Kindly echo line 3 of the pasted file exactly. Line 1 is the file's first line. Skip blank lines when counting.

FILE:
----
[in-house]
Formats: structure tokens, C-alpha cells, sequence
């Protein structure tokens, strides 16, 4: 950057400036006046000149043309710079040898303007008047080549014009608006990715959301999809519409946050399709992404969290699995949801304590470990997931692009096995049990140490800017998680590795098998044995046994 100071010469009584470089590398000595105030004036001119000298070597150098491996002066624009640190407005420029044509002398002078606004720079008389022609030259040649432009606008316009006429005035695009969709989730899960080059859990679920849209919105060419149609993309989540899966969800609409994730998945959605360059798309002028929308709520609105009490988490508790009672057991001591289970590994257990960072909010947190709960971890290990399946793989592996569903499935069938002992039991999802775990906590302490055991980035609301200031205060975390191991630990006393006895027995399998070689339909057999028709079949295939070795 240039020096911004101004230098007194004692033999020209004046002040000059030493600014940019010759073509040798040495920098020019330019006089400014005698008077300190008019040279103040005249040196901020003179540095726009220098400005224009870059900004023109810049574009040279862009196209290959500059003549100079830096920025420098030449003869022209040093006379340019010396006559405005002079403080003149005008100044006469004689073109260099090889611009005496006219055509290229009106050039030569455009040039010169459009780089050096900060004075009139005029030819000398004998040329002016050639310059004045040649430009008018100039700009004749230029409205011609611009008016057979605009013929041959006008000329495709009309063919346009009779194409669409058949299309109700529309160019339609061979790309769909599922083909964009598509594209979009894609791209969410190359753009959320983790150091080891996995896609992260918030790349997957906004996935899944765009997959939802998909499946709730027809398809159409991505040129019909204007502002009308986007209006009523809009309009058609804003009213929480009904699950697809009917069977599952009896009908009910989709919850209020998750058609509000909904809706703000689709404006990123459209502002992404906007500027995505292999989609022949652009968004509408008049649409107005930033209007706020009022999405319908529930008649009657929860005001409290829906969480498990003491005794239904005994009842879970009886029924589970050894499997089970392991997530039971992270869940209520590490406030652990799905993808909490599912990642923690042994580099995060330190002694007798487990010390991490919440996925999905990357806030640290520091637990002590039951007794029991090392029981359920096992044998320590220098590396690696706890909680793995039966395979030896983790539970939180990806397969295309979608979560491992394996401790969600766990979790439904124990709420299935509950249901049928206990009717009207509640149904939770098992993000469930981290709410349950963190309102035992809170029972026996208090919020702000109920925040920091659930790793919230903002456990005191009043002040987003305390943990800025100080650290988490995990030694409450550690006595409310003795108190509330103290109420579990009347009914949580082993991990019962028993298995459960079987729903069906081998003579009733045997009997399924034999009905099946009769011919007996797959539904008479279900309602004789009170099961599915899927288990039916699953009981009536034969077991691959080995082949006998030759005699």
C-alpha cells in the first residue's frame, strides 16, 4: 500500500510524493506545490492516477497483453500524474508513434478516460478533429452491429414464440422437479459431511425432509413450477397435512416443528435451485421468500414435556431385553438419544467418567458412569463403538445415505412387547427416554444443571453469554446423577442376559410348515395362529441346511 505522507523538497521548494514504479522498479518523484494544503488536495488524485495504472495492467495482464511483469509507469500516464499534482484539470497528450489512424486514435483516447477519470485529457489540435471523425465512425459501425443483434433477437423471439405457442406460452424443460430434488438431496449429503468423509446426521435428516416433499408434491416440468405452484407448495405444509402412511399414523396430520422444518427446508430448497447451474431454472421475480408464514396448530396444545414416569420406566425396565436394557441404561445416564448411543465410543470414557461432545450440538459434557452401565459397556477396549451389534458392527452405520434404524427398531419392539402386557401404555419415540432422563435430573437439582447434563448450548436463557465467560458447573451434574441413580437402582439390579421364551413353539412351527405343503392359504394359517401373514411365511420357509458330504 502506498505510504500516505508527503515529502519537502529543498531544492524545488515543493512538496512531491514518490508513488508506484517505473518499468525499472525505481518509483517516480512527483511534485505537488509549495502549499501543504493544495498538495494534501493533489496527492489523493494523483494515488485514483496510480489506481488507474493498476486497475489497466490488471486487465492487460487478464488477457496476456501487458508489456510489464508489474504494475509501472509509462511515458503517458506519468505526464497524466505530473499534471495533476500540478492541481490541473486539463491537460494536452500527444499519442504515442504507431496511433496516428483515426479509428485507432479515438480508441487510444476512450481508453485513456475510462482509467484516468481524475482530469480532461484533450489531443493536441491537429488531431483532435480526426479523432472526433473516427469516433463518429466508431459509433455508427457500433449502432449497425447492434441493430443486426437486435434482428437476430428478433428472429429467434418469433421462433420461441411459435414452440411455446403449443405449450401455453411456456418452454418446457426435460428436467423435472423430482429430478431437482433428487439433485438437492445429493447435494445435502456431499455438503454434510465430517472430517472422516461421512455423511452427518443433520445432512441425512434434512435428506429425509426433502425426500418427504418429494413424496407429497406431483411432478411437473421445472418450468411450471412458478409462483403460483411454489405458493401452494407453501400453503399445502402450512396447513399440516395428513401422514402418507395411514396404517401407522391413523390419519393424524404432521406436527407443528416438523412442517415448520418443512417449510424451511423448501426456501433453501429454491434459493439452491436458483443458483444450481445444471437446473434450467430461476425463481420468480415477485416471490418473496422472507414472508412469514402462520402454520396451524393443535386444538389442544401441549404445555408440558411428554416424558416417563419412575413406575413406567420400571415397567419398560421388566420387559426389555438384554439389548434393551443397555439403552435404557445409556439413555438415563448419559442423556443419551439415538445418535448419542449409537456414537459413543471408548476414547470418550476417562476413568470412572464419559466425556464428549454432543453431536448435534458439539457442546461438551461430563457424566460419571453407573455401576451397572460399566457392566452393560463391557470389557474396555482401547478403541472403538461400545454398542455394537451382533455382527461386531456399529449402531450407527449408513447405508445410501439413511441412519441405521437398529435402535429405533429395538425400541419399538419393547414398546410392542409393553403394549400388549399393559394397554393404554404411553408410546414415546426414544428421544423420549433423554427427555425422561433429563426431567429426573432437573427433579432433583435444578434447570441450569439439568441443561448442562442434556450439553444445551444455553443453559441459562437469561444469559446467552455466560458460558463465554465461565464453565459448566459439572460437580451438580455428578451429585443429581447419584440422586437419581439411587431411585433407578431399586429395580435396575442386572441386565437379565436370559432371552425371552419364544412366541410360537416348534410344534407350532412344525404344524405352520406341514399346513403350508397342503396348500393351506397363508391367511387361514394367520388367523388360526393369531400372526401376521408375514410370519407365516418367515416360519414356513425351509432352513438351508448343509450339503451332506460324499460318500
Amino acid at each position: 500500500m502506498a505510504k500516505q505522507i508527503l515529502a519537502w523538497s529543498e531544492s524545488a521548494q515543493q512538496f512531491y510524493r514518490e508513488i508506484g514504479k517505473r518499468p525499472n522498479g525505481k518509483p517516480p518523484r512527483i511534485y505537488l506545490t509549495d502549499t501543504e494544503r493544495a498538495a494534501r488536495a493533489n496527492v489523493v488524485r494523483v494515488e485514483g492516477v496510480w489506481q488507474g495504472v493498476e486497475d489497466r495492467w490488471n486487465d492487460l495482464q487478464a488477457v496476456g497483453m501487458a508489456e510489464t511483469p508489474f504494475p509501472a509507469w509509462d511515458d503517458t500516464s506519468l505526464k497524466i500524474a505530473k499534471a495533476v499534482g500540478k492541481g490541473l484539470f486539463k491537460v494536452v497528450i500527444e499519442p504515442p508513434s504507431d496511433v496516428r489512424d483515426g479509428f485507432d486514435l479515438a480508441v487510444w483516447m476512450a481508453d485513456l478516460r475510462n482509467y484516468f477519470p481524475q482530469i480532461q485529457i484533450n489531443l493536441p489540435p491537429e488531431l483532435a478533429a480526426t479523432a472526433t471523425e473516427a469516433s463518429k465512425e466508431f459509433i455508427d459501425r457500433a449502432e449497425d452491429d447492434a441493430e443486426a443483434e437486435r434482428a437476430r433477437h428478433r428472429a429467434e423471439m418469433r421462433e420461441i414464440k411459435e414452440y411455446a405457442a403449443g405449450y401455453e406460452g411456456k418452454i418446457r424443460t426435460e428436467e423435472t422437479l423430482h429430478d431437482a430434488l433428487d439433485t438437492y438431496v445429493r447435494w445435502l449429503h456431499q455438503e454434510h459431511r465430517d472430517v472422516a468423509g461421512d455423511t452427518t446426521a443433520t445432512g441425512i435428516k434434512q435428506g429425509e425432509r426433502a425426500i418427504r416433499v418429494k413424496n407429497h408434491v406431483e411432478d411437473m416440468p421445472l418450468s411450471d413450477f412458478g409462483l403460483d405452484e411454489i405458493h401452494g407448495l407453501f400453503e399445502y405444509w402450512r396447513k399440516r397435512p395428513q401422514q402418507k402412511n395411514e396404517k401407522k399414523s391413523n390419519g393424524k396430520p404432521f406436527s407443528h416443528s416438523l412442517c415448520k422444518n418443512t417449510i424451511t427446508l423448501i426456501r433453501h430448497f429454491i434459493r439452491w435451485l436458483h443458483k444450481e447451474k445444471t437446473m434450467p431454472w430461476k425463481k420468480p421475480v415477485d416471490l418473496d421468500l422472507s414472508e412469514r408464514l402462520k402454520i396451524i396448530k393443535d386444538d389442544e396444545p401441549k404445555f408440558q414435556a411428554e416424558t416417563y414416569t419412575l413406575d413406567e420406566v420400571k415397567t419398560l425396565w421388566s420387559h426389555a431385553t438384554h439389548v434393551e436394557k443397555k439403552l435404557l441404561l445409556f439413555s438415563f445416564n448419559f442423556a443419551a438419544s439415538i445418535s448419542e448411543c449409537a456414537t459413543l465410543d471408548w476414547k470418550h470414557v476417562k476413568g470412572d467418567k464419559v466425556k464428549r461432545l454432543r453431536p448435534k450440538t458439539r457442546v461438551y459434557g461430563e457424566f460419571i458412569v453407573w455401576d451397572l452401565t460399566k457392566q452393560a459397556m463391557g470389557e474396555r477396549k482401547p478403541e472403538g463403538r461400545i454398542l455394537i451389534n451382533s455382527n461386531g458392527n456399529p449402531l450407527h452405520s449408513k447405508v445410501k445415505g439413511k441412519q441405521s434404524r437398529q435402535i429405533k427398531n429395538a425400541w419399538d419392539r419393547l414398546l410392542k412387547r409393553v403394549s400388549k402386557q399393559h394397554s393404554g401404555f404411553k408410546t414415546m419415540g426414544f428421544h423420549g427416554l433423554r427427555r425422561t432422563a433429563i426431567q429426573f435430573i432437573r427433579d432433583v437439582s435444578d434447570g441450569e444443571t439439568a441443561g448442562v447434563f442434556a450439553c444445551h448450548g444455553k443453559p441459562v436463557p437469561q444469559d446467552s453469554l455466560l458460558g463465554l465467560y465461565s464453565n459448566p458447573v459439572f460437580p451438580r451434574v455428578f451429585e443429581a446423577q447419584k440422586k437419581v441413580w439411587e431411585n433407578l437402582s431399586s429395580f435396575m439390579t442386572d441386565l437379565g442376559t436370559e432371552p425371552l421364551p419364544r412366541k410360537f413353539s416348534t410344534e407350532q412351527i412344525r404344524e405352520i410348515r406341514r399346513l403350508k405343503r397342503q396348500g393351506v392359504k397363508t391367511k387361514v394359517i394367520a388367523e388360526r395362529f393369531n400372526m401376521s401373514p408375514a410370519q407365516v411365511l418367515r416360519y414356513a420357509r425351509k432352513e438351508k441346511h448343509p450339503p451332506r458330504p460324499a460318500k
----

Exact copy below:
């Protein structure tokens, strides 16, 4: 950057400036006046000149043309710079040898303007008047080549014009608006990715959301999809519409946050399709992404969290699995949801304590470990997931692009096995049990140490800017998680590795098998044995046994 100071010469009584470089590398000595105030004036001119000298070597150098491996002066624009640190407005420029044509002398002078606004720079008389022609030259040649432009606008316009006429005035695009969709989730899960080059859990679920849209919105060419149609993309989540899966969800609409994730998945959605360059798309002028929308709520609105009490988490508790009672057991001591289970590994257990960072909010947190709960971890290990399946793989592996569903499935069938002992039991999802775990906590302490055991980035609301200031205060975390191991630990006393006895027995399998070689339909057999028709079949295939070795 240039020096911004101004230098007194004692033999020209004046002040000059030493600014940019010759073509040798040495920098020019330019006089400014005698008077300190008019040279103040005249040196901020003179540095726009220098400005224009870059900004023109810049574009040279862009196209290959500059003549100079830096920025420098030449003869022209040093006379340019010396006559405005002079403080003149005008100044006469004689073109260099090889611009005496006219055509290229009106050039030569455009040039010169459009780089050096900060004075009139005029030819000398004998040329002016050639310059004045040649430009008018100039700009004749230029409205011609611009008016057979605009013929041959006008000329495709009309063919346009009779194409669409058949299309109700529309160019339609061979790309769909599922083909964009598509594209979009894609791209969410190359753009959320983790150091080891996995896609992260918030790349997957906004996935899944765009997959939802998909499946709730027809398809159409991505040129019909204007502002009308986007209006009523809009309009058609804003009213929480009904699950697809009917069977599952009896009908009910989709919850209020998750058609509000909904809706703000689709404006990123459209502002992404906007500027995505292999989609022949652009968004509408008049649409107005930033209007706020009022999405319908529930008649009657929860005001409290829906969480498990003491005794239904005994009842879970009886029924589970050894499997089970392991997530039971992270869940209520590490406030652990799905993808909490599912990642923690042994580099995060330190002694007798487990010390991490919440996925999905990357806030640290520091637990002590039951007794029991090392029981359920096992044998320590220098590396690696706890909680793995039966395979030896983790539970939180990806397969295309979608979560491992394996401790969600766990979790439904124990709420299935509950249901049928206990009717009207509640149904939770098992993000469930981290709410349950963190309102035992809170029972026996208090919020702000109920925040920091659930790793919230903002456990005191009043002040987003305390943990800025100080650290988490995990030694409450550690006595409310003795108190509330103290109420579990009347009914949580082993991990019962028993298995459960079987729903069906081998003579009733045997009997399924034999009905099946009769011919007996797959539904008479279900309602004789009170099961599915899927288990039916699953009981009536034969077991691959080995082949006998030759005699």